Twitter (NYSE:TWTR) achieved its goal of turning a profit in the fourth quarter last year, and it followed it up with another profitable quarter to start off 2018. The company's success has led to a huge run-up in its stock price over the first half of 2018. Shares are up more than 85% so far this year as of mid-July.

Twitter certainly deserves some love. Not only is it turning a profit, it's showing strong (albeit opaque) daily user growth, its video strategy is attracting viewers and advertisers, and it seems to have spending (including stock-based compensation) under control.

But given the run-up in the company's stock price, investors should take a closer look at its valuation before buying shares.

Wood-carved Twitter bird on a bed of ivy.

Image source: Twtiter, copyright Marisa Allegra Williams (@marisa) for Twitter, Inc.

Priced for growth

The share price investors currently have to pay for Twitter implies high expectations for earnings growth. Twitter's enterprise value-to-EBITDA ratio is much higher compared to larger competitors like Facebook (NASDAQ:FB) and Alphabet (NASDAQ:GOOG) (NASDAQ:GOOGL). Oddly, Twitter's valuation doesn't line up with EBITDA growth expectations.

Metric

Twitter

Facebook

Alphabet

EV/EBITDA (forward)

27.44

16.00

14.40

2018 EBITDA (estimate)

$1.12 billion

$34.76 billion

$50.58 billion

2019 EBITDA (estimate)

$1.29 billion

$43.28 billion

$59.72 billion

EBITDA growth (estimate)

15.2%

24.5%

18.1%

Data source: YCharts.

While Twitter's growth expectations are well below Facebook and Alphabet's, its valuation is much higher. That makes no sense.

Perhaps analysts are missing something, and there's room to improve EBITDA at a rate that would justify a premium over Facebook and Alphabet. Let's take a closer look at how Twitter reached profitability and where it can go from here.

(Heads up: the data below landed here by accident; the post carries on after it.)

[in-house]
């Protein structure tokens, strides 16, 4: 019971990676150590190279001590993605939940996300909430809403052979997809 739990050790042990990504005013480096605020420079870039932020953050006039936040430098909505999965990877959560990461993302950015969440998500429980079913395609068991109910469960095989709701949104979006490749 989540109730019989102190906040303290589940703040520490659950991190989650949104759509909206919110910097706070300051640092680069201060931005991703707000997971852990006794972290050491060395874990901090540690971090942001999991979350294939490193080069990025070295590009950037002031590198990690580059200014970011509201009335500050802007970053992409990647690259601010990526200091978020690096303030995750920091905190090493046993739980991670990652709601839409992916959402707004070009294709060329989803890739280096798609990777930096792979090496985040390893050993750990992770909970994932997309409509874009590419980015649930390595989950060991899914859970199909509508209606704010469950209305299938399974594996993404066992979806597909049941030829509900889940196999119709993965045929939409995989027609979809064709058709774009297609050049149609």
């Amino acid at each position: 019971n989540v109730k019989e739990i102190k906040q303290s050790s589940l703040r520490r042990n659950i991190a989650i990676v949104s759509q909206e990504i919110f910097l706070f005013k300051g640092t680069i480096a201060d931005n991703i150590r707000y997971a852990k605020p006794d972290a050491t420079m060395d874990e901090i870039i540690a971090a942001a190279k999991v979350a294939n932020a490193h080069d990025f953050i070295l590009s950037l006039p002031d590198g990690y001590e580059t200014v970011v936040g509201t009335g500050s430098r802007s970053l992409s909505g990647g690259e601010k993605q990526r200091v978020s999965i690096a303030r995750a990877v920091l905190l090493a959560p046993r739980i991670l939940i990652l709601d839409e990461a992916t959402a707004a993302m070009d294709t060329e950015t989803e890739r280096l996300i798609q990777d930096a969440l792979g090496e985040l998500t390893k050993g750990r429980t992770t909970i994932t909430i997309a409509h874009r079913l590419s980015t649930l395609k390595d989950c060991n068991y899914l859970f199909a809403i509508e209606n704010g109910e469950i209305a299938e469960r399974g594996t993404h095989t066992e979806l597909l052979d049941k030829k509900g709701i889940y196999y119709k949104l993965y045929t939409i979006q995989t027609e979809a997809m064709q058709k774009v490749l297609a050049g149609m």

Where will profits come from?

Twitter's strategy in 2017 was to cut expenses as much as possible, and it did a pretty good job. Twitter saw declines across the board on its operating expenses, which dropped a total of 21.4% to $1.54 billion.

But CFO Ned Segal has noted several times that there's simply no more room to cut costs. Indeed, first-quarter operating expenses were practically flat compared to last year, with decreases in R&D and general and administrative expenses offset by an increase in sales and marketing spend. Segal expects operating expenses to start climbing again as the company laps some of its bigger expense cuts.

As such, the pressure is on Twitter to show significant revenue growth in order to drive profits. The company posted 21% year-over-year revenue growth in the first quarter, and it reiterated expectations that sequential revenue growth will look similar to last year. That implies investors can expect year-over-year revenue growth of around 21% for the full year as well. For reference, analysts expect Facebook's revenue to grow 39.5% and Alphabet's to grow 22.7%.

What's more, it's unclear whether Twitter can continue that revenue growth next year after it laps easier comps of 2017. Indeed, analysts expect revenue growth to slow to about 13% next year.

There's no indication Twitter will be able to overcome the challenges it still faces with revenue growth, as Facebook and Google continue to deliver better return on investment for marketers, leaving Twitter as a secondary option for many. And if it can't grow its top line, it won't grow earnings at a pace that justifies its current valuation. At this point, staying away from Twitter stock is a smart move.

Suzanne Frey, an executive at Alphabet, is a member of The Motley Fool's board of directors. Adam Levy owns shares of Alphabet (C shares) and Facebook. The Motley Fool owns shares of and recommends Alphabet (A shares), Alphabet (C shares), Facebook, and Twitter. The Motley Fool has a disclosure policy.